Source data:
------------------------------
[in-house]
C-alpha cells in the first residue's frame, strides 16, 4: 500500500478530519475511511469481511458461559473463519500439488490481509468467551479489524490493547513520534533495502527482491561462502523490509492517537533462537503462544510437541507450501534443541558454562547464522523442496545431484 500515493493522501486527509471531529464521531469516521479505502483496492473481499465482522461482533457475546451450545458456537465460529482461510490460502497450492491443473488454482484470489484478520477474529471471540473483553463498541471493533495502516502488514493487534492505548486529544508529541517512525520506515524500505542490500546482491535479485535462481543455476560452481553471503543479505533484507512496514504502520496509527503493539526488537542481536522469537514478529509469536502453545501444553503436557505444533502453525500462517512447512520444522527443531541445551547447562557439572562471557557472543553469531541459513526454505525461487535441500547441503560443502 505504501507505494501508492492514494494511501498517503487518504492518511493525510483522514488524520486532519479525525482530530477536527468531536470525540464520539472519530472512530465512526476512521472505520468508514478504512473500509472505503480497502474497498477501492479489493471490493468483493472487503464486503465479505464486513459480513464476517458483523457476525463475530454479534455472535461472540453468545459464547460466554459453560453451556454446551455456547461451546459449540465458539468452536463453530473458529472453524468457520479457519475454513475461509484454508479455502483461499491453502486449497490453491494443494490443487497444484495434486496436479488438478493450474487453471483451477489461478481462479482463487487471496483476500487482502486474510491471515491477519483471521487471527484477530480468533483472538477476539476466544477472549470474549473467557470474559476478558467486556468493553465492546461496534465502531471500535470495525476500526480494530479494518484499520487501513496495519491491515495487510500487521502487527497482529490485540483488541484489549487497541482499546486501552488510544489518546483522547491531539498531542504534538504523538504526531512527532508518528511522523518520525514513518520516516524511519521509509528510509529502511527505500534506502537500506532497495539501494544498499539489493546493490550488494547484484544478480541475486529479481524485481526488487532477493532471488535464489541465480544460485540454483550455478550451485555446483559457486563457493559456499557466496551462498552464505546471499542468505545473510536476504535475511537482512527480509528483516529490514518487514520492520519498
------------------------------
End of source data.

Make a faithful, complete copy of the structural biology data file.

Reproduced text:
[in-house]
C-alpha cells in the first residue's frame, strides 16, 4: 500500500478530519475511511469481511458461559473463519500439488490481509468467551479489524490493547513520534533495502527482491561462502523490509492517537533462537503462544510437541507450501534443541558454562547464522523442496545431484 500515493493522501486527509471531529464521531469516521479505502483496492473481499465482522461482533457475546451450545458456537465460529482461510490460502497450492491443473488454482484470489484478520477474529471471540473483553463498541471493533495502516502488514493487534492505548486529544508529541517512525520506515524500505542490500546482491535479485535462481543455476560452481553471503543479505533484507512496514504502520496509527503493539526488537542481536522469537514478529509469536502453545501444553503436557505444533502453525500462517512447512520444522527443531541445551547447562557439572562471557557472543553469531541459513526454505525461487535441500547441503560443502 505504501507505494501508492492514494494511501498517503487518504492518511493525510483522514488524520486532519479525525482530530477536527468531536470525540464520539472519530472512530465512526476512521472505520468508514478504512473500509472505503480497502474497498477501492479489493471490493468483493472487503464486503465479505464486513459480513464476517458483523457476525463475530454479534455472535461472540453468545459464547460466554459453560453451556454446551455456547461451546459449540465458539468452536463453530473458529472453524468457520479457519475454513475461509484454508479455502483461499491453502486449497490453491494443494490443487497444484495434486496436479488438478493450474487453471483451477489461478481462479482463487487471496483476500487482502486474510491471515491477519483471521487471527484477530480468533483472538477476539476466544477472549470474549473467557470474559476478558467486556468493553465492546461496534465502531471500535470495525476500526480494530479494518484499520487501513496495519491491515495487510500487521502487527497482529490485540483488541484489549487497541482499546486501552488510544489518546483522547491531539498531542504534538504523538504526531512527532508518528511522523518520525514513518520516516524511519521509509528510509529502511527505500534506502537500506532497495539501494544498499539489493546493490550488494547484484544478480541475486529479481524485481526488487532477493532471488535464489541465480544460485540454483550455478550451485555446483559457486563457493559456499557466496551462498552464505546471499542468505545473510536476504535475511537482512527480509528483516529490514518487514520492520519498